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Published: 27/03/2008

Response to the Independent Asylum Commission (IAC) report on the asylum system.

7th March 2008

Response to the Independent Asylum Commission (IAC) report on the asylum system.

Since commencing our involvement with the asylum process in 2000 Migrant Helpline have seen some changes made by the Government which have improved the asylum system. These changes include the introduction of information briefings for newly arrived individuals and the changes in 2007 allocating individual case owners to oversee the entire application process for each asylum seeker.

However we remain concerned about the process and procedures for detention and the high level of destitution brought about by the system. These concerns are highlighted and commented on further by the report commissioned by the IAC.


A recent snapshot survey of our clients in Kent and Sussex found that 40% of them were destitute. A quarter of these clients were destitute as a result of bureaucratic errors or delays.

The IAC report recognises that “destitution has far reaching social consequences, including vulnerability to sexual exploitation, cessation of education and additional individual trauma” and Migrant Helpline fully support these findings. The IAC report also notes that the “prohibition of work for those who cannot be returned is a waste of potential and revenue”. Where possible Migrant Helpline would support processes and recommendations that seek to cut down the rate of destitution among asylum seekers and implement appropriate, humane support structures for those who cannot return.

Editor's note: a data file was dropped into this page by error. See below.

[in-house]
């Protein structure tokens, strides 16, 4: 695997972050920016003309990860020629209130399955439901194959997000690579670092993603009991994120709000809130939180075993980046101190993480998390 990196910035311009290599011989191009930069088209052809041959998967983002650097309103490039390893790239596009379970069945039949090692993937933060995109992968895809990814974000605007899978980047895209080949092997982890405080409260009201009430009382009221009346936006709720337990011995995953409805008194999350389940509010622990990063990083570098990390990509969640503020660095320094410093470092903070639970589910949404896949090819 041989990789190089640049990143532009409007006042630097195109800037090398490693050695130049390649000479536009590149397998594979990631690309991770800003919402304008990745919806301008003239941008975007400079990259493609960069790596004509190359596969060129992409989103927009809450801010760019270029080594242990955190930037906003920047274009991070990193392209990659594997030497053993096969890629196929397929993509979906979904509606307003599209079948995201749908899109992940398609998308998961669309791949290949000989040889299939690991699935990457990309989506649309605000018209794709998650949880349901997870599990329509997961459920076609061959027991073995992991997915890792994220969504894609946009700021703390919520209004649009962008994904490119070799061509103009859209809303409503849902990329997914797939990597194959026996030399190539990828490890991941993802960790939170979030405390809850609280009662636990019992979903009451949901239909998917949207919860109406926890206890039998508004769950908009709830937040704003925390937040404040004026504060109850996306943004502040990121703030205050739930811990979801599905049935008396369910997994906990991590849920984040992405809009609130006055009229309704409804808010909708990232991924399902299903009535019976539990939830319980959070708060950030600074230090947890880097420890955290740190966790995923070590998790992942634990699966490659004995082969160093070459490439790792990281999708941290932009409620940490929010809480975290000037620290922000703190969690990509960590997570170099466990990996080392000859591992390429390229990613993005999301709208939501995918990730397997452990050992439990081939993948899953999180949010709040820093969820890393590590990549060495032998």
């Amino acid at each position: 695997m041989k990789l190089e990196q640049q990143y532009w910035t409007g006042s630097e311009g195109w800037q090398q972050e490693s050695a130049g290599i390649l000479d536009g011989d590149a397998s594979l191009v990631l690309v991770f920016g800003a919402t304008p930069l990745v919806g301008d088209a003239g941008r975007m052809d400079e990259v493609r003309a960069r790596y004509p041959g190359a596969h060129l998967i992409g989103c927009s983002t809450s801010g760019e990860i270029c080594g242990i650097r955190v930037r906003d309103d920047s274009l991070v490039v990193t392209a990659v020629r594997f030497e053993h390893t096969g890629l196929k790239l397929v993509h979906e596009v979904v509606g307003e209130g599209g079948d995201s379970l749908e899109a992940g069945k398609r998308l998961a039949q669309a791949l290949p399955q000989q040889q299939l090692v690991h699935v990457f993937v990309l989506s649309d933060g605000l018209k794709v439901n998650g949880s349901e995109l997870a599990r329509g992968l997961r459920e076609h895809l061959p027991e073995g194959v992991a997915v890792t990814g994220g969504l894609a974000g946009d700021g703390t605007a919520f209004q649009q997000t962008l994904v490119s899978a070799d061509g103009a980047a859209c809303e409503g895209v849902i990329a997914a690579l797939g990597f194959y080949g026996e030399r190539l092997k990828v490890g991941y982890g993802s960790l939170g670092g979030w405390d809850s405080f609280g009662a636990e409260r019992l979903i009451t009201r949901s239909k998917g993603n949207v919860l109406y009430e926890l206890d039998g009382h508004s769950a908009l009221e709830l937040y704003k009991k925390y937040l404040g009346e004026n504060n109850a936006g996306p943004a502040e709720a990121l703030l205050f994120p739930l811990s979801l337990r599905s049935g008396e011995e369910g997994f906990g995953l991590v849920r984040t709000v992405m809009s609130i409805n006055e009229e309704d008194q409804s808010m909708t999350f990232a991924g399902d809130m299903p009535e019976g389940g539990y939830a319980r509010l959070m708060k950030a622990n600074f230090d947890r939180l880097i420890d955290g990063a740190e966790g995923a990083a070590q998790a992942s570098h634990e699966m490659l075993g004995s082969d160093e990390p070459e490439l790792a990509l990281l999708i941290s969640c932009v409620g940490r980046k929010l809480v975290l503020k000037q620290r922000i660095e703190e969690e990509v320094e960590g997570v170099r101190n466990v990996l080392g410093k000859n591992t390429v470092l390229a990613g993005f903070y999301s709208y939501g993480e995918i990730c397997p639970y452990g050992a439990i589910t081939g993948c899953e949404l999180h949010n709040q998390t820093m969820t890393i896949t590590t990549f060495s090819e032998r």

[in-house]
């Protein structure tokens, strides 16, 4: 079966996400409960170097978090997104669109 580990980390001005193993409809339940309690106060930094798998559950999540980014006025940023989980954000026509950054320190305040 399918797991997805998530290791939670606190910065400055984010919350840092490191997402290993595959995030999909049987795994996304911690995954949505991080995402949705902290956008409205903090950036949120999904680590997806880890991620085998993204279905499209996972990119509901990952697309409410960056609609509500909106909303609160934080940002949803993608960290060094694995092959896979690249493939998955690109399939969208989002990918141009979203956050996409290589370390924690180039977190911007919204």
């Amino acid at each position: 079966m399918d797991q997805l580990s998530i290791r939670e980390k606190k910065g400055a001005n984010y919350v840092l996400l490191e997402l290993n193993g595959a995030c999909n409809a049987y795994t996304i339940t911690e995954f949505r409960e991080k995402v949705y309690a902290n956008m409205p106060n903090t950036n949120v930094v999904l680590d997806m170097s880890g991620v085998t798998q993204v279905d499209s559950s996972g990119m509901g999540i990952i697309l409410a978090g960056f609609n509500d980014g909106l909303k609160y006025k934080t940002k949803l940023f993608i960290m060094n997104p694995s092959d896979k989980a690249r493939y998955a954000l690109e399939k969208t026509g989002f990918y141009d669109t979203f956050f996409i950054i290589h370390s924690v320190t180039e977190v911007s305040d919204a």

Migrant Helpline does not believe that detention is a humane way to treat individuals who have not committed any crimes, particularly as many are already fleeing torture and inhumane treatment and will still be suffering the mental anguish of this.

It is indefensible that children in families are detained and that they are exposed to traumatic and sometimes violent enforced returns processes. Migrant Helpline believe that where removals do occur this should be done in a humane way that seeks to avoid detention. We are therefore pleased that the government is funding an “alternative to detention” pilot, managed by Migrant Helpline, that provides supported accommodation and advice on voluntary return for those at the end of the process.


External Article Link: www.migranthelpline.org.uk/migrant_helpline_news/migrant_helpline_news.cfm?id=260

Article Link: www.migranthelpline.org.uk/migrant_helpline_news/migrant_helpline_news.cfm?id=260

Please contact the author at mhl@migranthelpline.org for more information.


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